Tech manufacturers must do more to simplify computers for the elderly, says Iain Duncan Smith
Iain Duncan Smith, the Work and Pensions Secretary, has called on tech manufacturers to make their products easier to use, in order to help more elderly people get online.
Duncan Smith made the comments during a speech at the Digital Unite Silver Surfer Awards, in response to the issue that many elderly people are put off from joining the online world, because of the complexity of the technology involved.
Indeed, Duncan Smith used the speech to challenge technology manufacturers to consider the needs of older people when designing electronic gadgets and computers. He also said that tech makers are often guilty of assuming that everyone knows how to use their products.
Duncan Smith was quoted by the Telegraph as saying that manufacturers “sometimes assume that everyone out there is expert at computer use”.
“What we may need for some older people is a much simpler interface to get online; the challenge is out there to companies and providers to look at the potential marketplace for better and easier to use equipment,” he is reported to have said.
“It may need some rethink about some of the hardware that is out there,” Duncan Smith told the audience. He also apparently suggested “some sort of simpler interface for people who are not going to spend all their time surfing.”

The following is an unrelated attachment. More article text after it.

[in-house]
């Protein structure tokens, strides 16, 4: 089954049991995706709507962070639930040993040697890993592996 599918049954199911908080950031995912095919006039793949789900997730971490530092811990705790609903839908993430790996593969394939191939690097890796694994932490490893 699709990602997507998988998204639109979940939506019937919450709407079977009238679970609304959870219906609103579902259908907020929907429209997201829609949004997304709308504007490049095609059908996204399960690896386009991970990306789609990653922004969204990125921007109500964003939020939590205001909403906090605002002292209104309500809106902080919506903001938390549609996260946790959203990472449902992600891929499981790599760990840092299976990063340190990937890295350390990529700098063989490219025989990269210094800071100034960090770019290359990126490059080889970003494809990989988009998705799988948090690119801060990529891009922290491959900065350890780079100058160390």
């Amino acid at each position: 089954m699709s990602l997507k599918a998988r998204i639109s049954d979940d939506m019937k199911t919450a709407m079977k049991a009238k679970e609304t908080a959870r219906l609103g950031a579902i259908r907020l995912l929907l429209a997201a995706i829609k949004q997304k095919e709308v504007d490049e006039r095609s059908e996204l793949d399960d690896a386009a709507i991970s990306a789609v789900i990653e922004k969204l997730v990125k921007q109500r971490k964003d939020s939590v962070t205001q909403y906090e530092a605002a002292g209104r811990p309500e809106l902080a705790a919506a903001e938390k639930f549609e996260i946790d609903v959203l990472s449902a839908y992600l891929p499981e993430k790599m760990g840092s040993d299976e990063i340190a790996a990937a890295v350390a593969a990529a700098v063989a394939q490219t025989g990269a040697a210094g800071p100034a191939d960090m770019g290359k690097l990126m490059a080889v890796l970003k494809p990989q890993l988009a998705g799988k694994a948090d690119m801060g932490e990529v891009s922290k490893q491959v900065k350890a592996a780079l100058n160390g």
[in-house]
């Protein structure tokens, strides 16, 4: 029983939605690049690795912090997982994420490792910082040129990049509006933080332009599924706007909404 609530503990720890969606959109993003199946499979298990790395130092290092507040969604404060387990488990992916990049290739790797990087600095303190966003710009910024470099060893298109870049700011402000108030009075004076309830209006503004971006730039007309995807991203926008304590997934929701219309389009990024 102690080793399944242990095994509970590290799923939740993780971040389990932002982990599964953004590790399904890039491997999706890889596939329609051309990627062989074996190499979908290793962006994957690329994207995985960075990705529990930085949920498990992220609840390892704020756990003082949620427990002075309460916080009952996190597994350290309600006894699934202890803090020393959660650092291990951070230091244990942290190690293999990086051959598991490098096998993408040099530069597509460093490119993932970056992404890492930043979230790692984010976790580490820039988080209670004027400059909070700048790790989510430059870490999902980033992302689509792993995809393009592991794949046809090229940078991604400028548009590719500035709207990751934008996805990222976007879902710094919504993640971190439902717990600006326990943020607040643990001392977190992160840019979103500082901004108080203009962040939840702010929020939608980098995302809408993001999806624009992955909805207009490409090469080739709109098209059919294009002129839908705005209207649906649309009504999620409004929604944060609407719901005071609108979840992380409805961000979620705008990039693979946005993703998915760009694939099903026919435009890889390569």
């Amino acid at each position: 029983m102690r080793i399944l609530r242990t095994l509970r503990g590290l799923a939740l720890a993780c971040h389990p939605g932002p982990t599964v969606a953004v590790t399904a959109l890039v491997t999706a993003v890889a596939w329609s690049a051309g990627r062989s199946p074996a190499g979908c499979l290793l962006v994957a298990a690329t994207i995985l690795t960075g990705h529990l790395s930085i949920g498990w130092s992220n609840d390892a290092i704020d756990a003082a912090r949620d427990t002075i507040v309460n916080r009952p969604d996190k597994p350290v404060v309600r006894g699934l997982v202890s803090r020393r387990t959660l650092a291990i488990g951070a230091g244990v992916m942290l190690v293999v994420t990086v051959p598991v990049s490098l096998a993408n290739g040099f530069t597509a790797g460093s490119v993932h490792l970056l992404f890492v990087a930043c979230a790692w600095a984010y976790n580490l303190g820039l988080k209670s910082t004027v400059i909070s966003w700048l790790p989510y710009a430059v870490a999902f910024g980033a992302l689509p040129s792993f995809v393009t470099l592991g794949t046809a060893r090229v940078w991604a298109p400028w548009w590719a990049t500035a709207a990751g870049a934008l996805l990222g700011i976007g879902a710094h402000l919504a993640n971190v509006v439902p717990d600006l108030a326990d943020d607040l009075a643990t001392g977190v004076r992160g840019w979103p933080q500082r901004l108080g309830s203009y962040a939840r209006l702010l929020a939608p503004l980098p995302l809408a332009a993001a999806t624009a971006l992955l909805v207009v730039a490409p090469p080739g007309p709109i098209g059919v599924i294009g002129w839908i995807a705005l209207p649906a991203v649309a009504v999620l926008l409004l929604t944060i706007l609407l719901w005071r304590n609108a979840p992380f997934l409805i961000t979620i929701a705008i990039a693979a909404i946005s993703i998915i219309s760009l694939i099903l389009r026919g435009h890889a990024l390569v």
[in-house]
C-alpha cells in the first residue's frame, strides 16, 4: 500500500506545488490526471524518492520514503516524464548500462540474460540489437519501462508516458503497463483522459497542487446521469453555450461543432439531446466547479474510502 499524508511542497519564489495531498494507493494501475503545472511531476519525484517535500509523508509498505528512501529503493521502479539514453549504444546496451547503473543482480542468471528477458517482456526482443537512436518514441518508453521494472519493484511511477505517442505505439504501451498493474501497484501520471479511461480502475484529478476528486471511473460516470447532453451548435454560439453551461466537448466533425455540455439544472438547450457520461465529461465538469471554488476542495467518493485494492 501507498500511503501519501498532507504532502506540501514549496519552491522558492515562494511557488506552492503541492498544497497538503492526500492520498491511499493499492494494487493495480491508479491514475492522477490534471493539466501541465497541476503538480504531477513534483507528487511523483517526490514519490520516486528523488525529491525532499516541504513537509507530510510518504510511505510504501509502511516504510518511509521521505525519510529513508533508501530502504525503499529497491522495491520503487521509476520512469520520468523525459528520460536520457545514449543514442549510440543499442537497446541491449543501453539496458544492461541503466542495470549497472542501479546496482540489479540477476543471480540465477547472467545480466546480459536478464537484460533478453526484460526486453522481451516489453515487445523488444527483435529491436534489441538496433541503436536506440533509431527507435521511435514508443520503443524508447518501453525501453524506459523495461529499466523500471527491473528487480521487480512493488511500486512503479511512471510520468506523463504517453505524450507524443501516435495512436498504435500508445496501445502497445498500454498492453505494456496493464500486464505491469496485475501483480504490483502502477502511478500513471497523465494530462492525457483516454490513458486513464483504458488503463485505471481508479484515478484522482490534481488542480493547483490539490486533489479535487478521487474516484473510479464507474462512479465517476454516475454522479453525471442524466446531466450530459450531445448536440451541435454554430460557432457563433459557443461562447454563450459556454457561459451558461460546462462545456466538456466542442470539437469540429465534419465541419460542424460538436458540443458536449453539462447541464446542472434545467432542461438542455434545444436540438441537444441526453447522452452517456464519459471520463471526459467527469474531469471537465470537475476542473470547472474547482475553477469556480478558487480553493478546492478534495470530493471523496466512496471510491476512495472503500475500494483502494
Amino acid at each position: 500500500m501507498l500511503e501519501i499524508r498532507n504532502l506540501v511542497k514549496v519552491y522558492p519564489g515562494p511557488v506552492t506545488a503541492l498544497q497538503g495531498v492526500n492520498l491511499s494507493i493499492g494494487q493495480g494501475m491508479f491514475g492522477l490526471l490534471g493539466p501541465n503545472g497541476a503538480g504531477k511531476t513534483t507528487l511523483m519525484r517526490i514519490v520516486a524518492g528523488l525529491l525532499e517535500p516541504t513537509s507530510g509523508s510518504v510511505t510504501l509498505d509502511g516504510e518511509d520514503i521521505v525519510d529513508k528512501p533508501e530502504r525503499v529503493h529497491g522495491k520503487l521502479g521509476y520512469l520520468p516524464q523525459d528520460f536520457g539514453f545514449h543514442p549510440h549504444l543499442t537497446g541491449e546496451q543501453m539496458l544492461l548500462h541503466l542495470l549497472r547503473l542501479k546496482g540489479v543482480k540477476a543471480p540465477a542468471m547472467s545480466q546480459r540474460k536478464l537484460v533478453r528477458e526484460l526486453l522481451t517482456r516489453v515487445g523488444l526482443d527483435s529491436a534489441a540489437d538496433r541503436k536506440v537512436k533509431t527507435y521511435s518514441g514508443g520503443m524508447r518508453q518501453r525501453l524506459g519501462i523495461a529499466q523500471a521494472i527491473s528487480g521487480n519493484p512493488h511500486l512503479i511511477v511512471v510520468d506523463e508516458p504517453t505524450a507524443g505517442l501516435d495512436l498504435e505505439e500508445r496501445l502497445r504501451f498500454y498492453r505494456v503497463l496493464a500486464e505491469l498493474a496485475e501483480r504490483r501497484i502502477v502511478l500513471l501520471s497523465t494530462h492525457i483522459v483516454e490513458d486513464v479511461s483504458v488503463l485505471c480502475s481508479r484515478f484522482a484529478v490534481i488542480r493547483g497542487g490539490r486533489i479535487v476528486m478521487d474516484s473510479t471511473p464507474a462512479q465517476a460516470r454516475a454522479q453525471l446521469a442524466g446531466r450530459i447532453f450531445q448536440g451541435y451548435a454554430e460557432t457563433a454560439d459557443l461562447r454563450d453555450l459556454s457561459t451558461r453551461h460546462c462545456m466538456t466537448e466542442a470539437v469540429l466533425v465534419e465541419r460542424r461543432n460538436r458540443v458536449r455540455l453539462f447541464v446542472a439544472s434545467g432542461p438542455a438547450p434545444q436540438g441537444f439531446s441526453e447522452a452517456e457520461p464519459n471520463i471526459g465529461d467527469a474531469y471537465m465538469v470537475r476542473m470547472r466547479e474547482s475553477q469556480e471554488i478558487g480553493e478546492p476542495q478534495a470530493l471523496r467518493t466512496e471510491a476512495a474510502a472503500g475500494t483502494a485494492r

Duncan Smith also said there would be a £22 billion benefit to the UK economy if everybody was online.
There are currently 9 million Britons who aren’t yet online yet, and of that number, 6.4 million are thought to be over the age of 65.
In December a research paper from Ofcom found that the over-65s are gradually coming online, and they are proving to be one of the fastest growing population segments for broadband uptake. Indeed, Ofcom found at that time that while the number of new broadband connections only increased by three percent in the UK in 2010, it rose nine percent for the 65-74 age group and eight percent among over 75-year olds.
These age groups, commonly referred to as ‘Silver Surfers’, are being actively encouraged to get involved with web technologies. This is because the Internet is being used increasingly by the government and local councils for providing online services.
Last October a week-long national drive, dubbed the UK Get Online Week, was launched and led by UK Digital Champion Martha Lane Fox, in an effort to persuade Internet novices to try out and use the World Wide Web.
In January the government announced it would be offering a complete computing package for under £100, part of Lane Fox’s Race Online 2012 campaign. The £98 package includes flat-screen monitor, keyboard, mouse, warranty, telephone helpline and delivery. The computers, refurbished by Remploy, will run open source software including Linux.
Despite these initiatives however, an independent study commissioned by Fujitsu in July found that silver surfers are being left behind as local authorities move their services online. In a survey of 1,000 people aged 60 or over, only 15 percent said they had used a local council website to find information, and 65 percent said they would be in trouble if local council services were only provided on the Internet.